Walzer argues that “He was acting as a moral man ought to act; his is not an example of fighting heroically, above and beyond the call of duty, but simply of fighting well. It is what we expect of soldiers. “12 But is this the case? What risks do we have a right to ask soldiers to take upon themselves in order to protect civilians? We can begin to answer this question by looking at two similar examples: bombers operating in occupied France during World War II and in the recent NATO action in Kosovo. In occupied France members of the French resistance operated an air force which bombed German military targets in the country.
However, this necessarily entailed a degree of risk for any civilians in the area. At this time, bombs were nowhere near as accurate as they are today. The members of the Free French Air Force, as they were known, chose to fly and bomb from a lower altitude than they would have usually have done in order to reduce the risk to civilians. However, this increased the risk to themselves by making themselves more vulnerable to anti-aircraft fire. 13 In Kosovo, on the other hand, NATO bombers operated at 15’000 feet in order to avoid anti-aircraft fire from the ground.
However, this meant that not only was the accuracy of its bombing reduced, but pilots were unable to obtain visual confirmation that there were no civilians present in target areas. 14 Arguably, this policy directly resulted in the deaths of a number of civilians. One now infamous incident involved the deaths of 70 Kosovan Albanian refugees who were killed on April 14th 1999 when bombers mistakenly targeted a convoy of refugees outside the village of Djakovica, believing it to be a military convoy. 15 Should the air crew have risked their own lives in order to ensure more accurate targeting?
General Michael Short, Commander of Allied Air Forces, Southern Europe, related a conversation with air crew after the incident at Djakovica: ‘They came back to me and said “we need to let the forward air controllers go down to 5’000 feet. We need to let the strikers go down as low as 8’000 feet and in a diving delivery to verify their target, and then right back up again to 15’000 feet. We think that will get it done. We acknowledge that this increases the risk significantly, but none of us want to hit a tractor full of refugees again. We can’t stand that”’16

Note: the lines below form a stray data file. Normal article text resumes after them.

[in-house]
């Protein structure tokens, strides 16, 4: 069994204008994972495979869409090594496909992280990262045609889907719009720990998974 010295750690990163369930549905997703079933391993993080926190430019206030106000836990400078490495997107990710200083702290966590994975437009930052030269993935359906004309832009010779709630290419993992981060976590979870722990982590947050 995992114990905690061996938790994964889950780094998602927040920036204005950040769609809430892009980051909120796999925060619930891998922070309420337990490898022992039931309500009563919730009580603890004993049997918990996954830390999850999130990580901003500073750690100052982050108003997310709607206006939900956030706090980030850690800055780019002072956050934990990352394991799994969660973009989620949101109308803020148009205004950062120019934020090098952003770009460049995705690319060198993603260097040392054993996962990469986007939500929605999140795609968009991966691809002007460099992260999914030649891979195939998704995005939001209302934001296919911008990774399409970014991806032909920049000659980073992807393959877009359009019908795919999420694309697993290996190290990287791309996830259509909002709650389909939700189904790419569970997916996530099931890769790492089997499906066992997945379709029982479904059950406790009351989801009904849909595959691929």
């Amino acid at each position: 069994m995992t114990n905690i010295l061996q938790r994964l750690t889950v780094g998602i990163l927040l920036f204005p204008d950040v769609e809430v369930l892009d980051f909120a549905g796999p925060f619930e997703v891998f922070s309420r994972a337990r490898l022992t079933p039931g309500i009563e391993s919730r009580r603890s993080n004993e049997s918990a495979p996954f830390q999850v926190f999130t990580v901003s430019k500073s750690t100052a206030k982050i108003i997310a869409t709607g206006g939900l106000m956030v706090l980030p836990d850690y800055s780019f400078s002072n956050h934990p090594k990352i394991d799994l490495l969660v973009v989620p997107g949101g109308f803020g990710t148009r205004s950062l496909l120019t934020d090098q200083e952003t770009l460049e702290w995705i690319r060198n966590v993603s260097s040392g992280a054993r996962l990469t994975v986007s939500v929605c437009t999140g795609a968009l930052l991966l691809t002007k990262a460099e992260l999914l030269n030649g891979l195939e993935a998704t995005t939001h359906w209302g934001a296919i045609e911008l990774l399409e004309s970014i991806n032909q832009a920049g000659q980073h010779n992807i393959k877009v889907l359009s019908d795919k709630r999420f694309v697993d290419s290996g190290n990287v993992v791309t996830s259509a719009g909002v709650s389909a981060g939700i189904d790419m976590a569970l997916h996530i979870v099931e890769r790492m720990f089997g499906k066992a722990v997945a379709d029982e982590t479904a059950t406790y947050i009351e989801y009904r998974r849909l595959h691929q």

As a result of this conversation and incidents in which civilians were killed, NATO altered its rules of engagement so that pilots flew from 8’000 feet rather than the original 15’000. This would appear to me to indicate that the aircrew themselves accepted that they should shoulder increased risk rather than transfer that risk to civilians. This seems to me to be a link between the two cases – the soldiers themselves are prepared to accept more risk then is required by international law, and subsequently what is asked by their respective militaries.
Cook argues that force protection (in other words keeping soldiers alive and operative) will often outweigh other considerations such as civilian safety when military commanders decide upon rules of engagement for a particular incident or war. 17 However, in the two cases above at least, individual soldiers appear willing to take more moral responsibility than what is legally required of them. A relevant issue here, and a major difference between the two cases, is that of whether soldiers have the same obligations towards foreign civilians as they do towards their own civilians.
When soldiers sign up they sign a covenant between themselves and their nation. They agree to protect and serve their nation in exchange for being “sustained and rewarded by commensurate terms and conditions of service. ” 18 Is it therefore any more problematic to ask soldiers to put themselves at greater risk to protect foreign civilians, not in direct protection or defence of their home nation? Cook argues that soldiers sign up to protect their own country rather than other peoples and that in cases such as humanitarian intervention force protection is a higher priority than normal.